The Geography of Migrant Death: Implications for Policy and Forensic Science

In: Sociopolitics of Migrant Death and Repatriation, edited by Krista E. LathamAlyson J. O'Daniel

Posted: 17 Oct 2017

See all articles by Gabriella Soto

Gabriella Soto

Independent

Daniel Martinez

University of Arizona - Department of Sociology

Date Written: October 15, 2017

Abstract

This chapter examines US border policy and the changing “geography of death,” a process by which migrants are funneled into increasingly clandestine routes and relationships. But this aspect of dangerous geography is not the full story. The authors explore the many ramifications of geography as the locations of migrant deaths have shifted over time and as the geographic origins of border crossers have changed. It also explores the effects of border policy on the ground and in local places where deaths have been clustered. We aim to unpack the many ramifications of border enforcement’s inextricable relationship with geography as a deadly force multiplier.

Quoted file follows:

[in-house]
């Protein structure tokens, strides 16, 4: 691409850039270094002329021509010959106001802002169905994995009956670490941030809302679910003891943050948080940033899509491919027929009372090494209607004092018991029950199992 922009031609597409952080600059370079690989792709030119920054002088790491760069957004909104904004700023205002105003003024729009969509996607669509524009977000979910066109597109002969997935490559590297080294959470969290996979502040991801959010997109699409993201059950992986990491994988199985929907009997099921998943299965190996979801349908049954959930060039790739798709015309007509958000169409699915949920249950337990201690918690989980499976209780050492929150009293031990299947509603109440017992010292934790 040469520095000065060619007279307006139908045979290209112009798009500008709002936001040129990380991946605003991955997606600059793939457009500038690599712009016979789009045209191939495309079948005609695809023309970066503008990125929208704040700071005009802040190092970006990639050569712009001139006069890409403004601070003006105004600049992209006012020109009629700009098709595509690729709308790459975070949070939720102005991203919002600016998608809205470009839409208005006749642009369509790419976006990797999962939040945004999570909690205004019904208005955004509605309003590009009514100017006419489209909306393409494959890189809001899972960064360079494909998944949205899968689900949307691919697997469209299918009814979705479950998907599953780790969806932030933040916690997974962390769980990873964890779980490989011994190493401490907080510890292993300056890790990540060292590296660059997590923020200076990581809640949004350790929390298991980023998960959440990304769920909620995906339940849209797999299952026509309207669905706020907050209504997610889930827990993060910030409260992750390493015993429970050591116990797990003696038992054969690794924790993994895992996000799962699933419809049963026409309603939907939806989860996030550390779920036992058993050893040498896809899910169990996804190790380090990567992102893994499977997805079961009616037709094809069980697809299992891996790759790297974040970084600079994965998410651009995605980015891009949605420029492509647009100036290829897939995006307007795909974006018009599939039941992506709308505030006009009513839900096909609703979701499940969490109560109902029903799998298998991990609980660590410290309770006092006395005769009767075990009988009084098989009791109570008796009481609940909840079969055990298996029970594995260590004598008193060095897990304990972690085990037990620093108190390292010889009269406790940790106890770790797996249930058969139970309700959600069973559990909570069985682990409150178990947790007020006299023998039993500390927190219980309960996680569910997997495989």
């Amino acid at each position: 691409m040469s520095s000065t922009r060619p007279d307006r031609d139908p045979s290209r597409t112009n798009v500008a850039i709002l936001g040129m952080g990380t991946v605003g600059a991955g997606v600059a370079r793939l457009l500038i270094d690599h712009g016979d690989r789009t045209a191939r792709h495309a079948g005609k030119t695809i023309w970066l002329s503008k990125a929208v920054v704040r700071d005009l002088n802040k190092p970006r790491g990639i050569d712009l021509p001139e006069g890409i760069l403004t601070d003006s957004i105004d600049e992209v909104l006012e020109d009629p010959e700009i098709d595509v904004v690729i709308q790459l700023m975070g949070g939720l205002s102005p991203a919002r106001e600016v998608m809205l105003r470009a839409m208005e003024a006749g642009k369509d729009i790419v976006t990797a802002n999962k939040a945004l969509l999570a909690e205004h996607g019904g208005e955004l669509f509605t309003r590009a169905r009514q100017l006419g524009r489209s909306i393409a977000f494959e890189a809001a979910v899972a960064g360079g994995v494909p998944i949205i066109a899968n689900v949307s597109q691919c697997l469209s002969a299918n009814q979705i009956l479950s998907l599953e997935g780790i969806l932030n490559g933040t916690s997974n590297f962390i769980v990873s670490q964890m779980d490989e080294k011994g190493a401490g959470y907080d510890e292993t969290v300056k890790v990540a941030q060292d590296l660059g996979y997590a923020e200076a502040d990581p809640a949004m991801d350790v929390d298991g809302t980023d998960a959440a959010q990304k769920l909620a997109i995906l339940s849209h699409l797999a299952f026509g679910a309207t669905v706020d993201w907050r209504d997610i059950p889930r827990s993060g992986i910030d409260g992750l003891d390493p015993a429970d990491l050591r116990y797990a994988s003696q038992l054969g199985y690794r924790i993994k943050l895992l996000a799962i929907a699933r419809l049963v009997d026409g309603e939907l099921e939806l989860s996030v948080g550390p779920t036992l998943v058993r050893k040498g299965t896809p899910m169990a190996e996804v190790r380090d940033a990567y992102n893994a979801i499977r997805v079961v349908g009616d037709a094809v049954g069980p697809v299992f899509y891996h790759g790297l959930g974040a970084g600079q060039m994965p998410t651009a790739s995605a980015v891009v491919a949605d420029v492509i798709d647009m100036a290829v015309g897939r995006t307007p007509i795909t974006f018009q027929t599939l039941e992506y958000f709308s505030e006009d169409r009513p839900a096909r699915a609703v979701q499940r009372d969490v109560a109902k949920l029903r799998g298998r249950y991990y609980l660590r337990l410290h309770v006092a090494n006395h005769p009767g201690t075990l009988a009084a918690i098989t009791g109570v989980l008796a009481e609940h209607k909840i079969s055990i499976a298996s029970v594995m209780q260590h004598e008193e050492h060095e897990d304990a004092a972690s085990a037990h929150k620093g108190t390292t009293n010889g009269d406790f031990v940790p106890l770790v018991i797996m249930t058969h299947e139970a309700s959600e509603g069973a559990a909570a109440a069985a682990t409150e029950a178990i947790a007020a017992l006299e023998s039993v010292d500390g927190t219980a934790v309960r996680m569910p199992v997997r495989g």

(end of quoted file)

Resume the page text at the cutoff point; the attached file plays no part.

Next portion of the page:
Keywords: migrant deaths, sociology, anthropology, archeology, forensic anthropology, border enforcement, unauthorized migration, immigration, geospatial, geography, death

Suggested Citation

Soto, Gabriella and Martinez, Daniel, The Geography of Migrant Death: Implications for Policy and Forensic Science (October 15, 2017). In: Sociopolitics of Migrant Death and Repatriation, edited by Krista E. LathamAlyson J. O'Daniel , Available at SSRN: https://ssrn.com/abstract=3053450

Gabriella Soto

Independent ( email )

Daniel Martinez (Contact Author)

University of Arizona - Department of Sociology ( email )

United States

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